Commissioning Truth, Constructing Silences: The Peruvian Truth Commission and the Other Truths of 'Terrorists'
Mirror of Justice: Law and Power in the Post-Cold War Era, 2009
15 Pages Posted: 20 Jun 2017
Date Written: 2009
The authors contest the popular view that Peru’s war on terrorism was successful through a military clampdown revealing how this approach foreclosed responding to demands for careful accounting. It also resulted in a legacy that continues to polarize and divide Peruvian society which makes open and honest dialogue on the past nearly impossible. While the government may have defeated two revolutionary movements, it reduced the political space to consider what motivated thousands of the Peru’s poorest citizens to accept violence as an acceptable means for change. In this article, the authors disaggregate the term “terrorist” to reveal the vast motivations, actions and intents of those who affiliated themselves with violent oppositions. Moreover, they explore the often ambiguous line between victims and perpetrators by sharing archival research which revealed how hundreds of Peruvians imprisoned for terrorism engaged with the Peruvian Truth Commission through an unpublicized letter writing campaign that portrayed themselves as victims. They content that historical clarification projects must be more than mere exercises in reviewing the past, but must lead to questioning and scrutinizing collective identities which often exclude certain voices that are nevertheless needed to be heard for longer term societal change. It is in these silences that the marginalized may suffer dis content that leads to new cycles of protest and maybe even violence.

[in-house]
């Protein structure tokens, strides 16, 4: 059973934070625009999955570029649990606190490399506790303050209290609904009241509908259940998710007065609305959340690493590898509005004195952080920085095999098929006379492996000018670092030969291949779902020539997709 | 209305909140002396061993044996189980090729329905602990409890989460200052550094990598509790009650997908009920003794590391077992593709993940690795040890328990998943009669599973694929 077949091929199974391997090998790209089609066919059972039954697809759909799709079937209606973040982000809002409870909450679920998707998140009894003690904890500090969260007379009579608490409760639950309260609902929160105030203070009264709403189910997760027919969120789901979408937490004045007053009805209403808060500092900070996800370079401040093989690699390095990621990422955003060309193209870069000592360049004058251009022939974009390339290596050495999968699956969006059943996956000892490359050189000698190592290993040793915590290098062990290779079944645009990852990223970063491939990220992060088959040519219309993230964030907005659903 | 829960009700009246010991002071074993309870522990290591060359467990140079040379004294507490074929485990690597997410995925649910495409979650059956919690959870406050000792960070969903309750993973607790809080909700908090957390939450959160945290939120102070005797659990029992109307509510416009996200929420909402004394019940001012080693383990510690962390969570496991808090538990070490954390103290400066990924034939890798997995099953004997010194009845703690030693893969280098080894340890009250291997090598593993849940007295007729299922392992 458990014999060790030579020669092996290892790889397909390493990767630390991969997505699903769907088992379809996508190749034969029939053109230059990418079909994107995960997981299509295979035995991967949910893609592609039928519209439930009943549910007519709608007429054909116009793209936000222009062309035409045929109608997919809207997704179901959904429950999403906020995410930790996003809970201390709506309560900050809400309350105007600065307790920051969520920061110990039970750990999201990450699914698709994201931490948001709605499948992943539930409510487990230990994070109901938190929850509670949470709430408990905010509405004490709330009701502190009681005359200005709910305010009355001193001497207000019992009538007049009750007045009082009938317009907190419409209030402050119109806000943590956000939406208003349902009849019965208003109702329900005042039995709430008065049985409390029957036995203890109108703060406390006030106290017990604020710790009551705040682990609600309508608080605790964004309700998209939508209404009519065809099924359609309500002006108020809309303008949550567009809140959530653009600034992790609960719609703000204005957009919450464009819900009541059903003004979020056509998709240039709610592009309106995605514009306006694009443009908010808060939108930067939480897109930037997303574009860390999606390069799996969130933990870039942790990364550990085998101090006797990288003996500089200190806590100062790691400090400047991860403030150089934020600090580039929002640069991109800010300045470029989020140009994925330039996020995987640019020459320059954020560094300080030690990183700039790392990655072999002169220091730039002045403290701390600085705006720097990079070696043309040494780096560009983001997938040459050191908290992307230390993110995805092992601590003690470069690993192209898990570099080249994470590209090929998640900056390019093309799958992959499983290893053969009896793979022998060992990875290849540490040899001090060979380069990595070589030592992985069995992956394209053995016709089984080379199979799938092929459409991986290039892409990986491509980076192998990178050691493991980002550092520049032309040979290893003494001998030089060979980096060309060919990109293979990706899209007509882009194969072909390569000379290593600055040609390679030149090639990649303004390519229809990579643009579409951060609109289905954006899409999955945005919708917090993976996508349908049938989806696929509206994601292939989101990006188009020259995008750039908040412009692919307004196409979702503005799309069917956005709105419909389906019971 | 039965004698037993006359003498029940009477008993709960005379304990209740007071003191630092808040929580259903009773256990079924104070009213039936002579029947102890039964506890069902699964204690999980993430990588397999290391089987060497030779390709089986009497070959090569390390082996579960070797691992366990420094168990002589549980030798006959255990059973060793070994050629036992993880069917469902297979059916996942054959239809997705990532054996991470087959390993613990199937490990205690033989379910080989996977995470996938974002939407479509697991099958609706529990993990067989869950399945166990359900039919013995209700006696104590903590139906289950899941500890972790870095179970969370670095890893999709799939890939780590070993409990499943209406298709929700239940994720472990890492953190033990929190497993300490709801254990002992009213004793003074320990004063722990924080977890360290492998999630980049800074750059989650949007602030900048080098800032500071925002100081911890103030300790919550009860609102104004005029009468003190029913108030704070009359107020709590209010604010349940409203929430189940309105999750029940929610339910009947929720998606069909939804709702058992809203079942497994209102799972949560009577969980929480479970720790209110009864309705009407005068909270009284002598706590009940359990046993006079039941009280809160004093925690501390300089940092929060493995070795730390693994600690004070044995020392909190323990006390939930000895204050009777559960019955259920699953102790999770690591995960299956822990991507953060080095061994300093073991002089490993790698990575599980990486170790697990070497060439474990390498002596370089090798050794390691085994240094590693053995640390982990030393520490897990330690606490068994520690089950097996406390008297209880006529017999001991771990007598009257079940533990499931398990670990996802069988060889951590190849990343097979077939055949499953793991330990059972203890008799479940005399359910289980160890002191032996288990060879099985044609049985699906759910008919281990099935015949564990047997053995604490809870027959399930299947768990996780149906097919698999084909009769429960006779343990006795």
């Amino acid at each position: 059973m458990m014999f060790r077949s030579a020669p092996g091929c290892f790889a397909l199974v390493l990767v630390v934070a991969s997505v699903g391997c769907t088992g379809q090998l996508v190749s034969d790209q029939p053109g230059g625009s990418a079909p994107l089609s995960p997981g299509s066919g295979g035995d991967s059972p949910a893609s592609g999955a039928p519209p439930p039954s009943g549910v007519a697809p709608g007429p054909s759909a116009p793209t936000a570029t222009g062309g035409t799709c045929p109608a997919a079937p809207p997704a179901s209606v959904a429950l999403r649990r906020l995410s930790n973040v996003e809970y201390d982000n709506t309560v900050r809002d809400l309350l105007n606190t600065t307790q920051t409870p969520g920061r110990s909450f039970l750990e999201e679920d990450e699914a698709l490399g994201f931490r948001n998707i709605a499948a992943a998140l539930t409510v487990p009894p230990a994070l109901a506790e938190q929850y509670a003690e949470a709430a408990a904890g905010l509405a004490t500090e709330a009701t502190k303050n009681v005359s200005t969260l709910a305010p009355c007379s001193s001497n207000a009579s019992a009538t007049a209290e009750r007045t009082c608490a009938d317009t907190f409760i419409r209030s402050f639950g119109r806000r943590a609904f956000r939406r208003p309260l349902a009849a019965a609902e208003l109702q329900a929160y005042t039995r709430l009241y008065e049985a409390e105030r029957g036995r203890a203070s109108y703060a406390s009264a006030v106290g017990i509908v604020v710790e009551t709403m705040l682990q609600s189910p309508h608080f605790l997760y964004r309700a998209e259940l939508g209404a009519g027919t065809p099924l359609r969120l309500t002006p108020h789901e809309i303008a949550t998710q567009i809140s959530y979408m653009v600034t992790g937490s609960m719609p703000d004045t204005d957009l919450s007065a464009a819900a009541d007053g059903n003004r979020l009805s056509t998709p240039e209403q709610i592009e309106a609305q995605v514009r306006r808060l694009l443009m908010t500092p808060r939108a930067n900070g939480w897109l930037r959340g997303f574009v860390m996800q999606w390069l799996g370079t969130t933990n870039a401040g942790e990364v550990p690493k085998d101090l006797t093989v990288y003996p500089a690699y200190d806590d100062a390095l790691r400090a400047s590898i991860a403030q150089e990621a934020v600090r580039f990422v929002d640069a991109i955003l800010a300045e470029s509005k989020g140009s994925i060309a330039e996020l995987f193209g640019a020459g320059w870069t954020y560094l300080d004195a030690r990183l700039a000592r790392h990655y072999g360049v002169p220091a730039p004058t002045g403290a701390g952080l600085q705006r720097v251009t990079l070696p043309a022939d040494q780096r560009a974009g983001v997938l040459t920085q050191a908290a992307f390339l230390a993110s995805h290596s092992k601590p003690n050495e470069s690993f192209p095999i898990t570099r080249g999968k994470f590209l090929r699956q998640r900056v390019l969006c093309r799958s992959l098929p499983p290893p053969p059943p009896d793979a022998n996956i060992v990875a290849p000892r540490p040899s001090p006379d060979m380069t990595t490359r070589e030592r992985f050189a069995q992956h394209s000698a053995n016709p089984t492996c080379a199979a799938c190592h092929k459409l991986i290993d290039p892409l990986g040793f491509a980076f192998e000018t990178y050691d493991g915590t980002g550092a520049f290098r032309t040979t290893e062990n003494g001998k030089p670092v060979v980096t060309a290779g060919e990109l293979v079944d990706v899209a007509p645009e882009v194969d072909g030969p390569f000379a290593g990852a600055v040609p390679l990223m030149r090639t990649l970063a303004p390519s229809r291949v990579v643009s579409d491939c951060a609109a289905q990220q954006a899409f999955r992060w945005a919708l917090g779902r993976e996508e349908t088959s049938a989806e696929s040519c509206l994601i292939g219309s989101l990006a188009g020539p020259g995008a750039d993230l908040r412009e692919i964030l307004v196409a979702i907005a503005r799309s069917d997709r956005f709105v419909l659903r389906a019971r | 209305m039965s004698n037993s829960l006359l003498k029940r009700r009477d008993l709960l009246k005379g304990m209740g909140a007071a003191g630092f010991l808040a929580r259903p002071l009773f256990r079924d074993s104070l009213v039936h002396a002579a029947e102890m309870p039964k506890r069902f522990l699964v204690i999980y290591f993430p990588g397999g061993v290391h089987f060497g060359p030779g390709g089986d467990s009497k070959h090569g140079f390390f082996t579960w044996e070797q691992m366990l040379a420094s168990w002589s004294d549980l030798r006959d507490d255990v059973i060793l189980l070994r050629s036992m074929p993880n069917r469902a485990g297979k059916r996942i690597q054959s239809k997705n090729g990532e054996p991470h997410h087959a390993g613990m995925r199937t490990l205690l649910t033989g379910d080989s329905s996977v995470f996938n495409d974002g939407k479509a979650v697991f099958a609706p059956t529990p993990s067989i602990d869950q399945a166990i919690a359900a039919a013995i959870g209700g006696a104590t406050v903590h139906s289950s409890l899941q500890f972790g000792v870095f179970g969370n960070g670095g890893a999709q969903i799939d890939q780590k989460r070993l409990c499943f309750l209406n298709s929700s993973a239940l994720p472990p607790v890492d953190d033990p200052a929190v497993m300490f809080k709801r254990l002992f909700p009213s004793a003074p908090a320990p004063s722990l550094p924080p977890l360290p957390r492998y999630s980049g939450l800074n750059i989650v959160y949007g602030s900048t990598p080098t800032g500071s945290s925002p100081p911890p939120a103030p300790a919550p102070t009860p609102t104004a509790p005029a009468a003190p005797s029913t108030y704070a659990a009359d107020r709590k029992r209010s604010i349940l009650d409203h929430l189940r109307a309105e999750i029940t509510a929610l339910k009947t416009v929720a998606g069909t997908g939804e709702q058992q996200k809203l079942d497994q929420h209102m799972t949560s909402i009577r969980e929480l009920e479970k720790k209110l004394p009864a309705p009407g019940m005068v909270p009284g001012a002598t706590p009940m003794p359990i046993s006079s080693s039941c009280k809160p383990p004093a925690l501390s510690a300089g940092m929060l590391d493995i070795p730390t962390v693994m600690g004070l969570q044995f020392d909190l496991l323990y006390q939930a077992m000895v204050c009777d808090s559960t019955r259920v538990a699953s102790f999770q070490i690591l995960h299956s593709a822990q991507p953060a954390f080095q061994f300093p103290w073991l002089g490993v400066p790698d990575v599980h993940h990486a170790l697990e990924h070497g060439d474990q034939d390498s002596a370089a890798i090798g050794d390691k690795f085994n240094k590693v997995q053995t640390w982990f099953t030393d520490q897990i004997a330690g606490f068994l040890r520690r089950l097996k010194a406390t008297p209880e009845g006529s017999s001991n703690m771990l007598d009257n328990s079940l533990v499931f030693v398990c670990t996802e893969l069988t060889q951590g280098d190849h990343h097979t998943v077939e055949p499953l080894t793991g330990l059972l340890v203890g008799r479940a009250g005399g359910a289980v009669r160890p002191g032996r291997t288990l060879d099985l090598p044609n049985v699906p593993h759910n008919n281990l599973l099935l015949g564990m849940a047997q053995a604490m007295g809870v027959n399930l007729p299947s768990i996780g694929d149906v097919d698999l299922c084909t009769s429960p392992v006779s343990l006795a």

Keywords: Transitional justice, human rights, terrorism, truth commissions, reconciliation
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